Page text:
The use of filters is not inherently bad and can actually be a lot of fun. But it's important to be aware of their potential impact on self-esteem and body image. Here are some tips for using filters in a healthy way:
Be aware of your motivations for using filters. Are you using filters to enhance your appearance or to hide perceived flaws? Are you using filters to conform to a certain ideal of beauty?
Take breaks from social media. Social media can be overwhelming, and taking regular breaks can help reduce feelings of comparison and low self-esteem.
Practice self-compassion. It's important to treat ourselves with kindness and understanding. If you find yourself feeling inadequate or unhappy with your appearance, try to practice self-compassion by reminding yourself that everyone has flaws and imperfections.
Surround yourself with positive influences. It's important to surround yourself with people who uplift and support you rather than those who contribute to negative feelings about.
Seek professional help. Body dystrophia is mental disorder characterized by the obsessive idea that some aspect of one's own body part or appearance is severely flawed and therefore warrants exceptional measures to hide or fix it. If this is you, please seek professional help so you can see that you're amazing just as you are.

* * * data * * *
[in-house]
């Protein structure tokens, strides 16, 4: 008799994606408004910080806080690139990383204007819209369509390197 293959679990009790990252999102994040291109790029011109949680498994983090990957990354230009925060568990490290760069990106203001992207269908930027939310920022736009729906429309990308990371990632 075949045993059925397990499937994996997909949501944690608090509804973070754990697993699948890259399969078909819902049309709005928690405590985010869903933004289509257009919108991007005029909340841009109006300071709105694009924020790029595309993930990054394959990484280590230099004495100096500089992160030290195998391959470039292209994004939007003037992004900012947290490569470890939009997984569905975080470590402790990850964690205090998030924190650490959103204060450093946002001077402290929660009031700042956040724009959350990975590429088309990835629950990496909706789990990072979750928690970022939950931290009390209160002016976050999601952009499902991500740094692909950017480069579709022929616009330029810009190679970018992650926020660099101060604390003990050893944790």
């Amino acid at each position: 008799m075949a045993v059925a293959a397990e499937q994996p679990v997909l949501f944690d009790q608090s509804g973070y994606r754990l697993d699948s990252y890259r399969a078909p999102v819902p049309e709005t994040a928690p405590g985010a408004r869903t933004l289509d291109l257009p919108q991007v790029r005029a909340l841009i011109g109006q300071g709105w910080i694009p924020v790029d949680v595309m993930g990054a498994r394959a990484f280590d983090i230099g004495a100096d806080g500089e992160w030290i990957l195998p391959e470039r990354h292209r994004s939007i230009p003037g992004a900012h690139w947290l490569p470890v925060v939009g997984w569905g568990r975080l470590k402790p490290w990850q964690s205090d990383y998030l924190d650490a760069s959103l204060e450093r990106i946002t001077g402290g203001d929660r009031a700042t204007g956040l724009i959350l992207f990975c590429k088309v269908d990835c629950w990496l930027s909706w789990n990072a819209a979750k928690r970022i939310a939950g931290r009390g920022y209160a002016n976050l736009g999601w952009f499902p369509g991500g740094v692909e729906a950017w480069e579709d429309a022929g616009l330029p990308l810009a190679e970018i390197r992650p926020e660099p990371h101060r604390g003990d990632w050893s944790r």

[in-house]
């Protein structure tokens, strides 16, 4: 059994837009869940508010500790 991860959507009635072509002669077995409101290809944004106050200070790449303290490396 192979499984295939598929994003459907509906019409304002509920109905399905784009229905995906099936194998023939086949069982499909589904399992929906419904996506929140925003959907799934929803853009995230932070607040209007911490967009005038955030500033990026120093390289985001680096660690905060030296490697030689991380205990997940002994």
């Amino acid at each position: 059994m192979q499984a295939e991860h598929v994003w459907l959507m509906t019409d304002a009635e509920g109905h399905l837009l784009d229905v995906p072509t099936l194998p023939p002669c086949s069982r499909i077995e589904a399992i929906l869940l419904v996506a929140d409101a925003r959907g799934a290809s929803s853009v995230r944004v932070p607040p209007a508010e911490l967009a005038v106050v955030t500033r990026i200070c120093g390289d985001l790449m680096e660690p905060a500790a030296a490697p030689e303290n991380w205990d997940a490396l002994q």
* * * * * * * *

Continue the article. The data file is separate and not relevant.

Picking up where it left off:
So, let's all take a moment to appreciate the beauty of imperfection. Instead of trying to present a flawless version of ourselves to the world, let's celebrate our imperfections and encourage others to do the same.
Let's consciously shift the focus from outward appearances to our inner qualities and accomplishments. Let's celebrate our unique characteristics and stop striving for an unattainable standard of perfection.
Remember, social media is just a highlight reel, and true beauty comes from within.
Let's embrace our imperfections and encourage others to do the same.
Sandy Stricker is the CEO of Emerging Confidence, empowering women to listen to their inner voice and live in confidence while achieving their personal and professional goals. She helps women learn to lose the doubt so they can build a career they love and get the salary they deserve. She has more than 30 years of experience coaching high-performing women.